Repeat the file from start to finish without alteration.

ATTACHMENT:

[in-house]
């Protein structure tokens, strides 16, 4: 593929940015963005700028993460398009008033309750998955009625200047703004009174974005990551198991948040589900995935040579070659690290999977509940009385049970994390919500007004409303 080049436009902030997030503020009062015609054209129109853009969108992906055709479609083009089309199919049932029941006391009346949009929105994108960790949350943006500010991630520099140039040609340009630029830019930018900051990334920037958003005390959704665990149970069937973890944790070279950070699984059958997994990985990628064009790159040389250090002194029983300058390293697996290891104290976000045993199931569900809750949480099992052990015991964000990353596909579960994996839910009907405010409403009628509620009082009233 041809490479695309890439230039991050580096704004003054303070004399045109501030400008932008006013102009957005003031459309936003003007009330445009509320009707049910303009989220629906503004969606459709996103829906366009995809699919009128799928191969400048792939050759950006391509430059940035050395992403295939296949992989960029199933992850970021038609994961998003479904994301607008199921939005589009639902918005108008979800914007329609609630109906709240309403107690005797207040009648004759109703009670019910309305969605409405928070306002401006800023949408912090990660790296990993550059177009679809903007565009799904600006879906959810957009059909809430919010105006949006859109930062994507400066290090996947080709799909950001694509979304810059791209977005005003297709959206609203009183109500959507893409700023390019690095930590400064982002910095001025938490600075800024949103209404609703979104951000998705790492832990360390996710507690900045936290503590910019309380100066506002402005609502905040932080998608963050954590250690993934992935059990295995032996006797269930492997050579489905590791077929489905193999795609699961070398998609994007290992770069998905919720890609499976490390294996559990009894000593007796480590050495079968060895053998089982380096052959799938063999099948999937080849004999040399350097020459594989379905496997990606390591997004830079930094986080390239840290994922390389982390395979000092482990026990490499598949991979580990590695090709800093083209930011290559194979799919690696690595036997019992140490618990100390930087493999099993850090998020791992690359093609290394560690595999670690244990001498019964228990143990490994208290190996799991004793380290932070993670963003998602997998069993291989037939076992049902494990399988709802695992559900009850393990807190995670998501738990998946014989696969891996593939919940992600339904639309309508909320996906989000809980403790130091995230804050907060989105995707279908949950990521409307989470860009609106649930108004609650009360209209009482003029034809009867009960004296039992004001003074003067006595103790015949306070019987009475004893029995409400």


[in-house]
């Protein structure tokens, strides 16, 4: 593929940015963005700028993460398009008033309750998955009625200047703004009174974005990551198991948040589900995935040579070659690290999977509940009385049970994390919500007004409303 080049436009902030997030503020009062015609054209129109853009969108992906055709479609083009089309199919049932029941006391009346949009929105994108960790949350943006500010991630520099140039040609340009630029830019930018900051990334920037958003005390959704665990149970069937973890944790070279950070699984059958997994990985990628064009790159040389250090002194029983300058390293697996290891104290976000045993199931569900809750949480099992052990015991964000990353596909579960994996839910009907405010409403009628509620009082009233 041809490479695309890439230039991050580096704004003054303070004399045109501030400008932008006013102009957005003031459309936003003007009330445009509320009707049910303009989220629906503004969606459709996103829906366009995809699919009128799928191969400048792939050759950006391509430059940035050395992403295939296949992989960029199933992850970021038609994961998003479904994301607008199921939005589009639902918005108008979800914007329609609630109906709240309403107690005797207040009648004759109703009670019910309305969605409405928070306002401006800023949408912090990660790296990993550059177009679809903007565009799904600006879906959810957009059909809430919010105006949006859109930062994507400066290090996947080709799909950001694509979304810059791209977005005003297709959206609203009183109500959507893409700023390019690095930590400064982002910095001025938490600075800024949103209404609703979104951000998705790492832990360390996710507690900045936290503590910019309380100066506002402005609502905040932080998608963050954590250690993934992935059990295995032996006797269930492997050579489905590791077929489905193999795609699961070398998609994007290992770069998905919720890609499976490390294996559990009894000593007796480590050495079968060895053998089982380096052959799938063999099948999937080849004999040399350097020459594989379905496997990606390591997004830079930094986080390239840290994922390389982390395979000092482990026990490499598949991979580990590695090709800093083209930011290559194979799919690696690595036997019992140490618990100390930087493999099993850090998020791992690359093609290394560690595999670690244990001498019964228990143990490994208290190996799991004793380290932070993670963003998602997998069993291989037939076992049902494990399988709802695992559900009850393990807190995670998501738990998946014989696969891996593939919940992600339904639309309508909320996906989000809980403790130091995230804050907060989105995707279908949950990521409307989470860009609106649930108004609650009360209209009482003029034809009867009960004296039992004001003074003067006595103790015949306070019987009475004893029995409400």